NFI, SFP oppose boycott of Mexican shrimp

Published on
March 17, 2017

The National Fisheries Institute and the Sustainable Fisheries Partnership have spoken out in opposition to a proposed boycott of shrimp sourced from Mexico, a measure being encouraged by a group of NGOs that wants to pressure the Mexican government to take more drastic action to save the endangered vaquita.

The population of vaquita, a small porpoise that lives in the northern Gulf of California, has dropped dramatically due to entrapment in gillnets used in the fishing of shrimp and totoaba, another endangered species that is prized in Asia for its swim bladder. Fewer than 30 individual vaquita remain alive in the wild, according to scientific estimates, and biologists estimate the species will become extinct within three years if no action is taken, according to the Animal Welfare Institute, which is spearheading the boycott movement along with the Natural Resources Defense Council and the Center for Biological Diversity.

In an emailed statement, NFI President John Connelly said his organization, the commercial fishing industry’s lobbying group, opposed the boycott.

“Targeting legally sourced Mexican shrimp for a boycott in a misguided attempt to draw attention to this issue is unfortunate. This strategy seeks to disadvantage some of the most committed supporters of legal, sustainable shrimp harvesting,” Connelly said. “If illegal fishing is negatively impacting efforts to protect vaquita, then support for increased enforcement is what’s needed, not a boycott on those already doing the right thing.”

Connelly said efforts to save the vaquita should be focused on combatting illegal fishing for totoaba, “the current primary threat to vaquita,” and not the commercial shrimp fishing industry, which he said operates lawfully and has complied with fishing restrictions imposed by the Mexican government to preserve the vaquita population. 

“The NFI opposes illegal, unregulated and unreported (IUU) fishing in all its forms,” Connelly said. “All Mexican shrimp harvesting vessels are required to be outfitted with real-time satellite monitoring systems to prevent entry into protected areas. We support and encourage robust enforcement of these restrictions by Mexican authorities.”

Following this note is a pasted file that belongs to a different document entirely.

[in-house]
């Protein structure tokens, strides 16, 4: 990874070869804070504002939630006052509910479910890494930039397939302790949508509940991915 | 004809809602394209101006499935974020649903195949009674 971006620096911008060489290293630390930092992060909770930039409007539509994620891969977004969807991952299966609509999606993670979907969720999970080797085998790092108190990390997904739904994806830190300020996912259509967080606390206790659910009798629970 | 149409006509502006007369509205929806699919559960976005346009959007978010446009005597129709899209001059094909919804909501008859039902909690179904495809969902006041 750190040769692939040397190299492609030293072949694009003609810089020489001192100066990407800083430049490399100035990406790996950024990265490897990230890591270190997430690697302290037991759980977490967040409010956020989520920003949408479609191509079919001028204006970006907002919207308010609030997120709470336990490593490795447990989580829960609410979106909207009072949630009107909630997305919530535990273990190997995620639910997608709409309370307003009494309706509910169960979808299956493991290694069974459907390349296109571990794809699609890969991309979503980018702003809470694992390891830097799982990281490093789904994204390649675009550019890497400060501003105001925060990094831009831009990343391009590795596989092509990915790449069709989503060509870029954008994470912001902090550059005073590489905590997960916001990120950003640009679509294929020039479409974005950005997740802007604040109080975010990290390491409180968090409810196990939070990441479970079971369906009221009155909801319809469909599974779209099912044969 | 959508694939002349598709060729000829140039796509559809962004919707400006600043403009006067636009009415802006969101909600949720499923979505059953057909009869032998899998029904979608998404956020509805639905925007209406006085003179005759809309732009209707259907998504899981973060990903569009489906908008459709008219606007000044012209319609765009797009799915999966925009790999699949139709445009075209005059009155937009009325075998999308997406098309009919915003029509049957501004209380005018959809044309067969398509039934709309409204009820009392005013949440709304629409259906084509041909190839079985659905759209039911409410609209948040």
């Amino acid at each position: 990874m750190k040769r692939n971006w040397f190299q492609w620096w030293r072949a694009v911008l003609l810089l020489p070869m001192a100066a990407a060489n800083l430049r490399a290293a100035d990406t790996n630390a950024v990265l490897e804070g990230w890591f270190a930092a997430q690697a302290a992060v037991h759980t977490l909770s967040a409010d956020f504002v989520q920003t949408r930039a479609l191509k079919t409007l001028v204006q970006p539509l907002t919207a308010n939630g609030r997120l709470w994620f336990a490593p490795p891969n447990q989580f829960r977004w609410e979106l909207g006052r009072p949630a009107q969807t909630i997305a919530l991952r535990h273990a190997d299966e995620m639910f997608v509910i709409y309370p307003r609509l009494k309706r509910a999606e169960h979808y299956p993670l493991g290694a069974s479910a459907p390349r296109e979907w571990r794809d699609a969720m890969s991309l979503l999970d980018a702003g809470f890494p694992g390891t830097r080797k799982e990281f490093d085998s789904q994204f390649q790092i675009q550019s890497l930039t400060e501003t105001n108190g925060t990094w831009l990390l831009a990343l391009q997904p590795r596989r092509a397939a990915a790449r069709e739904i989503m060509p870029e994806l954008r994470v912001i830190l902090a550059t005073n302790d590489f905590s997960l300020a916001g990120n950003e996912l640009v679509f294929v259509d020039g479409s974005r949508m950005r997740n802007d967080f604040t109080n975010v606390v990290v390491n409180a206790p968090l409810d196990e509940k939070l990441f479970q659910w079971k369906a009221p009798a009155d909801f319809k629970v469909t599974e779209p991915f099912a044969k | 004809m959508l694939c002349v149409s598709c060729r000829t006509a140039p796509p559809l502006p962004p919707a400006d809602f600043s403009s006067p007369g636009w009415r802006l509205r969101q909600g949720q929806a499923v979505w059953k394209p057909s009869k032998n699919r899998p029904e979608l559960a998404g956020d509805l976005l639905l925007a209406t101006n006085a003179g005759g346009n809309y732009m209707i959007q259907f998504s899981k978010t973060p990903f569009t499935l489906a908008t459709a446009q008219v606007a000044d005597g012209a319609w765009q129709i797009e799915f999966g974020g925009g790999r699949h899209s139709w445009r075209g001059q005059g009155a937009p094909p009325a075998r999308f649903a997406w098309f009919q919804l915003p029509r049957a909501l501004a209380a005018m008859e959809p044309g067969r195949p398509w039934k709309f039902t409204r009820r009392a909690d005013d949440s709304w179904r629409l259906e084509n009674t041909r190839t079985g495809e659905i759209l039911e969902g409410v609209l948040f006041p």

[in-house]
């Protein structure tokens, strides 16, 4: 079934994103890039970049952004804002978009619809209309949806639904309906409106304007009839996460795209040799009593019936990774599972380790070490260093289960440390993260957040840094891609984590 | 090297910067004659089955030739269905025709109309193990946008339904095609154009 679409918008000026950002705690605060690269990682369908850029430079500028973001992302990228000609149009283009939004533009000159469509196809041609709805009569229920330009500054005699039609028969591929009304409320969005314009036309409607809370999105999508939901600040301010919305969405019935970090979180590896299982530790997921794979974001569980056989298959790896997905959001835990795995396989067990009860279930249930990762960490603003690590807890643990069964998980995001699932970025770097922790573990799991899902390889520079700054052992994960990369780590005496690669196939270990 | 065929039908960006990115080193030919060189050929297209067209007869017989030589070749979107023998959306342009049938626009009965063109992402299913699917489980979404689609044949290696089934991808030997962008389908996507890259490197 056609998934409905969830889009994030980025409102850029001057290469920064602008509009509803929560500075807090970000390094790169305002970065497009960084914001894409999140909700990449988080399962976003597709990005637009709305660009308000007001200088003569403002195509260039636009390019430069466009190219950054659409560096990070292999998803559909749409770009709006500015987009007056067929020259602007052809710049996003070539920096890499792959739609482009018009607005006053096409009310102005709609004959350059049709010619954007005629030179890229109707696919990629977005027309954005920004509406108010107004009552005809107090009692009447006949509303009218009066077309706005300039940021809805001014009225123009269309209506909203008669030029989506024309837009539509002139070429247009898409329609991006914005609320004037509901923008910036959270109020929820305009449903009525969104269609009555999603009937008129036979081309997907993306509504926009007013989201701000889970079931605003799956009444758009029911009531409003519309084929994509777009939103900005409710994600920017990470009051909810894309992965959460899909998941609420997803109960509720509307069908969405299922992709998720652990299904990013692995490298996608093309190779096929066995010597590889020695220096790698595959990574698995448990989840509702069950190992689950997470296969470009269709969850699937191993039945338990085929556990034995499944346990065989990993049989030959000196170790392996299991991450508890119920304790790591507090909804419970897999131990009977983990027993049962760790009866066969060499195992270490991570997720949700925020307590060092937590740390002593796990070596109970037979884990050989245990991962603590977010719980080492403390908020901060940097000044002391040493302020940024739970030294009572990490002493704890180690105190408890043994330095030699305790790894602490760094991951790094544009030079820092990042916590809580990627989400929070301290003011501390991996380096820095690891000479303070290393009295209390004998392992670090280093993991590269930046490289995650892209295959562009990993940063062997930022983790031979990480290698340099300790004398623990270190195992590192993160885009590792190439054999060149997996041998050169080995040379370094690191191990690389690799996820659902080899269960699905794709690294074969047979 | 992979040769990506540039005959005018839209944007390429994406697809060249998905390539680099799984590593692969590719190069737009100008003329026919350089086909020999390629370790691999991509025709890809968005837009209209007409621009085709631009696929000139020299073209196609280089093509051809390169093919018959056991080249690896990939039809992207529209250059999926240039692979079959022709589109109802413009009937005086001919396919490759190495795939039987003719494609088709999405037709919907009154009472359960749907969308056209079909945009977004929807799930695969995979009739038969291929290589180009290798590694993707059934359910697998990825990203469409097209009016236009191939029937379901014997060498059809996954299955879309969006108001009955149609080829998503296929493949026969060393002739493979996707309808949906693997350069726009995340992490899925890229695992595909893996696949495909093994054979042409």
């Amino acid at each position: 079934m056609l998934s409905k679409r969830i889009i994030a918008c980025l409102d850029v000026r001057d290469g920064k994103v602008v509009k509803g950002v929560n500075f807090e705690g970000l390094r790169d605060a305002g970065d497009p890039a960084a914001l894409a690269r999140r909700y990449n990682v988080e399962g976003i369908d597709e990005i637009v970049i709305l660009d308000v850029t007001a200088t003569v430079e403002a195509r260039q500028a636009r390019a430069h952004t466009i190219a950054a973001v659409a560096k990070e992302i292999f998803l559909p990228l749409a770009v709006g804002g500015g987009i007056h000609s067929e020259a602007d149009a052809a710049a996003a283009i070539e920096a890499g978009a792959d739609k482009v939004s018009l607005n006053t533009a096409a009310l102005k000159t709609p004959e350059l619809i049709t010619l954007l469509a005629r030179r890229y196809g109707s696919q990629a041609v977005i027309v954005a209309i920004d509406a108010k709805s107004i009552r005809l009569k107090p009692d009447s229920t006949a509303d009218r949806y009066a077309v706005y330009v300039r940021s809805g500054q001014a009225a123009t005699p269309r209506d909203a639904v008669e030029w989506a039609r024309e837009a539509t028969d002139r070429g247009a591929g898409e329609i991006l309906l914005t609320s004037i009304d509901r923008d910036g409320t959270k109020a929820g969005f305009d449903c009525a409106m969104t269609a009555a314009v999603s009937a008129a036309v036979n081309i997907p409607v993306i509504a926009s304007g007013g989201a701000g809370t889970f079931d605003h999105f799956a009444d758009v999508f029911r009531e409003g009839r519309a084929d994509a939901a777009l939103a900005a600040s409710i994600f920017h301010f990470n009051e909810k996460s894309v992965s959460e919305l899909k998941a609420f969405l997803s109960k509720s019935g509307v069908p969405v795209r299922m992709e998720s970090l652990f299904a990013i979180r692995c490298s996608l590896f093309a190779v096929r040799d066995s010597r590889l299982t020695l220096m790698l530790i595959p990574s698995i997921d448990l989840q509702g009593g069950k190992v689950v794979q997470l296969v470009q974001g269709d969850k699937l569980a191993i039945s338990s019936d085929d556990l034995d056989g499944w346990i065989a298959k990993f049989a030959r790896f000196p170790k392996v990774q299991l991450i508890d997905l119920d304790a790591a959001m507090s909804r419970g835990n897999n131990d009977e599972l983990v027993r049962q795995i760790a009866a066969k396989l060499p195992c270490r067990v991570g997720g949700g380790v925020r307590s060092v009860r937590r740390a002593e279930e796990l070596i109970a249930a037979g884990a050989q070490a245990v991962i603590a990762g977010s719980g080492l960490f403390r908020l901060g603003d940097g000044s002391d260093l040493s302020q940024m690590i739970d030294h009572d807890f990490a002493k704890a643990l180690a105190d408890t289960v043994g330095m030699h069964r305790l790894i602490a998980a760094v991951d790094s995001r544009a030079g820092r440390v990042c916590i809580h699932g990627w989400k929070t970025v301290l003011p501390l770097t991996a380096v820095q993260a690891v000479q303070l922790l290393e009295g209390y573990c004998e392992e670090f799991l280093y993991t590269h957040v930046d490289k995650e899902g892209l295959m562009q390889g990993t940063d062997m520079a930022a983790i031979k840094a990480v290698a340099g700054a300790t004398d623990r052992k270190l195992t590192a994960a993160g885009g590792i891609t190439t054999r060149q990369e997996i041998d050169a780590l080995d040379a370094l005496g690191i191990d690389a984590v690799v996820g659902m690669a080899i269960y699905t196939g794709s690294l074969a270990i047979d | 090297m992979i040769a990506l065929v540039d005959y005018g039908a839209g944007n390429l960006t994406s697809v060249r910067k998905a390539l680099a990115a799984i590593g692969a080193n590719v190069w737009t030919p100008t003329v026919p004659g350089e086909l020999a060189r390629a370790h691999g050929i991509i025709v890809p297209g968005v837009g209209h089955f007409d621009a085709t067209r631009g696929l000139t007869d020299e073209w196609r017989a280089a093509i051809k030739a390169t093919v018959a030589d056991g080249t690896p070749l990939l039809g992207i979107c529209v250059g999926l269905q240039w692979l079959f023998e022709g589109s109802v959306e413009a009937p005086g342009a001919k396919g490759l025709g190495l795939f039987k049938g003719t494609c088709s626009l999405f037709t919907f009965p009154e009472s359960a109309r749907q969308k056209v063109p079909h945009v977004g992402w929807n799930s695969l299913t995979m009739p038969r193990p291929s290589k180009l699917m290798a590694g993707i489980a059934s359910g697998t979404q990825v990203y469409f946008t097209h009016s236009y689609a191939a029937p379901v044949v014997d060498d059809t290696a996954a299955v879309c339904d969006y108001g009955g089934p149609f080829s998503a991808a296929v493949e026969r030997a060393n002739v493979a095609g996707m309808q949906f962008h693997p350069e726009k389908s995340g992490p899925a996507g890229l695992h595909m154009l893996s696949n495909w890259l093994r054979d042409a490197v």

The conservation groups leading the boycott effort claim that enforcement of laws designed to protect the vaquita has been inadequate, but the NFI said more attention should be paid to the illegal fishing of totoaba, rather than the commercial shrimp-fishing fleet. 

“The groups calling for a boycott of all Mexican shrimp as a means to protect this species have themselves, in a 3 March letter, acknowledged that, ‘illegal fishing for totoaba is the current primary threat to vaquita.’ The groups go on to point to shrimp vessels caught illegally harvesting as examples of the threat.” Connelly said. “The fact that the boats in question were apprehended is actually an illustration that enforcement efforts with respect to the shrimp fleet work.”

The NFI supports the continued ban on gillnets in the protected areas,  where the gillnet ban is already in place, Connelly said.

In a letter acquired by SeafoodSource sent to companies with involvement in the exporting of shrimp from Mexico and in their importing into the United States, the AWI, the NRDC and the CBD labeled the shrimp industry “the fundamental cause of the vaquita population’s decline over the past two decades.”

“Shrimp vessels both large and small continue to be caught fishing illegally inside the Vaquita Refuge Area,” the letter said. “We believe that only by targeting the import of all shrimp from Mexico can the government of Mexico be compelled to finally step up and save its endemic vaquita. By engaging in trade with Mexican shrimp companies, [you are] offering an economic incentive to an industry and government that has failed to provide the necessary safeguards to protect the vaquita.”

The Sustainable Fisheries Partnership, which has assisted the ongoing efforts of the fishery improvement project (FIP) overseeing the Gulf of California shrimp fishery, also opposes the boycott movement, SFP spokesman Sean Murphy said.

“Of course, we’re concerned about the [vaquita] issue. When it comes to banning illegal nets and gillnet fishing, we absolutely support that,” Murphy said. “The part where we disagree is over a broader boycott. The reason is simply that at SFP, we’re concerned that any broad-based boycott like this would punish good actors as well as bad actors.”

Murphy said that the artisanal shrimp fleet still uses gillnets and that SFP has advised its commercial partners not to buy their shrimp.

“Which is unusual for us – we don’t usually give advice like that,” he said. “But the reason is that this has been a problem for a long time, but the problem still exists and the fact that it has gotten as dire as it has gotten is nothing short of a tragedy.”

Like NFI, SFP also supports a continued ban on illegal nets and gillnet fishing, and better enforcement of those laws.

“We hope the Mexican government will do everything in its power to support any regulations currently on the books,” Murphy said.

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